It appears that, in these countries, expectations have not been met and the business community is “getting impatient”. This had important implications for a country like Sri Lanka where, although improvements in the rankings have been made it is important that policymakers and government officials do not become complacent. Geiger remarked that, “As a country develops, expectations change, the needs evolve. If governments don’t deliver, this creates disappointment among the business community, and this is reflected in the scores of countries like Vietnam and Indonesia this year.”
Can it be sustained?
When asked if it is likely that the recent dramatic jumps in GCR scores and rankings were mainly due to strong positive sentiment by the business community following the end of the war and whether this was likely to taper off in the coming years, he noted that, “it is hard to quantify the optimism. Rwanda observed a similar situation when it came out of conflict in the 1990s. Sometimes we tend to observe overshooting due to short term strong positive sentiment. But for Sri Lanka, it is not only the opinion survey data that shows the improvements, hard data on the various indicators support this too. But the country must guard against complacency”.
Asia’s rise to economic prominence has been accompa¬nied by a remarkable dynamism in terms of competi¬tiveness. Over the past five years, several countries in the region—including China, Indonesia, Vietnam, and Sri Lanka—have made important strides in the GCI rankings. Yet the disparities in terms of competitiveness within the region are unique, ranging from Singapore at 2nd place to Timor-Leste at 131st. Two of the region’s largest economies, Bangladesh (108th) and Pakistan (118th), continue to rank very low, while a number of Asian emerging economies enter the top 30.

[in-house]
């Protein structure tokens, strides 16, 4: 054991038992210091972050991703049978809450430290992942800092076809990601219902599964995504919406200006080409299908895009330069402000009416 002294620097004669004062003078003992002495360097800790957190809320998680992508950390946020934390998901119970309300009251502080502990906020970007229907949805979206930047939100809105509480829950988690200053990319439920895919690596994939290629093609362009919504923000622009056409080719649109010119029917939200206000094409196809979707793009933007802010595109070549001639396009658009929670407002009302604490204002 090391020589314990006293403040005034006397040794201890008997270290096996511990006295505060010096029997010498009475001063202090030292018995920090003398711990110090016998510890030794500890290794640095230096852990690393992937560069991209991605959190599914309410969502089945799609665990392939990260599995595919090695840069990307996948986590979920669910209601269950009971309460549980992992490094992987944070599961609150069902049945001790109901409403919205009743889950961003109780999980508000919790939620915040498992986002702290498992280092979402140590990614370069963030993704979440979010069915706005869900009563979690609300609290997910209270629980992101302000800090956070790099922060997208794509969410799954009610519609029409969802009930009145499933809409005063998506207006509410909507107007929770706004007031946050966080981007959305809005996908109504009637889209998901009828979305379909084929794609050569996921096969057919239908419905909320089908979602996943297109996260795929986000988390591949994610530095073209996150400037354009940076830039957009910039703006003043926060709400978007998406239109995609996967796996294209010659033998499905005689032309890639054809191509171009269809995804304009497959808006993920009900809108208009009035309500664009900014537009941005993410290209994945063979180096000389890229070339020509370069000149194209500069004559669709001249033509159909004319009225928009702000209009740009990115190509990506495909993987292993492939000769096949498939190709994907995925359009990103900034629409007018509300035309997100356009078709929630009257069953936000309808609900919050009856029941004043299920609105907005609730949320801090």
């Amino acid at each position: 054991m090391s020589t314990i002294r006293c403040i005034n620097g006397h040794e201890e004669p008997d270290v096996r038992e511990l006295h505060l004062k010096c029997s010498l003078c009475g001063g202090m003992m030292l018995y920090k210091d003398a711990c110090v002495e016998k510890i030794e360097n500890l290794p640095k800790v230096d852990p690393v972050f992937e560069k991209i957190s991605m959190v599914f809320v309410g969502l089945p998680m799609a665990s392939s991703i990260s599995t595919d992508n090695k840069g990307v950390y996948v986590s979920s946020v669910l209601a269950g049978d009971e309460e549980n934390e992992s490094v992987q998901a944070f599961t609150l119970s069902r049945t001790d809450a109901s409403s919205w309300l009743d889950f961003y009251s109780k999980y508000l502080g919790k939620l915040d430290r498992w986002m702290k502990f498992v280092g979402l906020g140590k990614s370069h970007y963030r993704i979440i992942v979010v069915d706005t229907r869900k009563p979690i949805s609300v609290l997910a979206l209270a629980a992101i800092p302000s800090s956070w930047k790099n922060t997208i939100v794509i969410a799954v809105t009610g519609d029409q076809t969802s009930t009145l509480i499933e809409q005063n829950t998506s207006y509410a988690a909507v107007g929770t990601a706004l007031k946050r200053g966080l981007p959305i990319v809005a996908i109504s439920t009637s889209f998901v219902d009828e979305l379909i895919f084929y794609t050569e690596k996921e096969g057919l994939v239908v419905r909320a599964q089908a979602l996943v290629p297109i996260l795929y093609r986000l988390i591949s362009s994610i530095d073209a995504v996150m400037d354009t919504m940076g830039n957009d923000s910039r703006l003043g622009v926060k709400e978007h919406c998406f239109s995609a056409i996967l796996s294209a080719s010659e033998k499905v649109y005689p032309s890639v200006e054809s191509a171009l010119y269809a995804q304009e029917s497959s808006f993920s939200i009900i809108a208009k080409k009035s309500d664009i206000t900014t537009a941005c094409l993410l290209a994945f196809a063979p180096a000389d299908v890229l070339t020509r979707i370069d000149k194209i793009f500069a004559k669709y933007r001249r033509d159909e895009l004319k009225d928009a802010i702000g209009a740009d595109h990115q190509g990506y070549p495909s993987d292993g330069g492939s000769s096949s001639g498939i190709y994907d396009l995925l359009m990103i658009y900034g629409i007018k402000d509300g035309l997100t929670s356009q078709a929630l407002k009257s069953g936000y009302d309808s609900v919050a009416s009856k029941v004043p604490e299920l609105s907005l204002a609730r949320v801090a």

Sri Lanka scores better than India (91st) this year too, but the WEF economist cautioned against comparing the two. “You must keep in mind that improvements in smaller economies are easier to make”. However, he added that even among the ‘developing Asia’ country group, and even among smaller economies, Sri Lanka does well. Table 2 provides a selected cross-country benchmarking, showing that the country still lags behind South East Asian neighbours like Malaysia, Thailand, and Indonesia, and clearly has some way to go to become competitive on par with these dynamic economies.
Table 2: GCR 2011-2012: Sri Lanka’s performance vis-à-vis selected economies
Switzerland tops the overall rankings of the GCR, while Singapore overtakes Sweden for second position. Northern and Western European countries dominate the top 10 with Sweden (3rd), Finland (4th), Germany (6th), the Netherlands (7th), Denmark (8th) and the United Kingdom (10th). Japan remains the second-ranked Asian economy at 9th place, despite falling three places since last year.
The United States continues its decline for the third year in a row, falling one more place to fifth position. In addition to the macroeconomic vulnerabilities that continue to build, some aspects of the United States’ institutional environment continue to raise concern among business leaders, particularly related to low public trust in politicians and concerns about government inefficiency. On a more positive note, banks and financial institutions are rebounding for the first time since the financial crisis and are assessed as somewhat sounder and more efficient.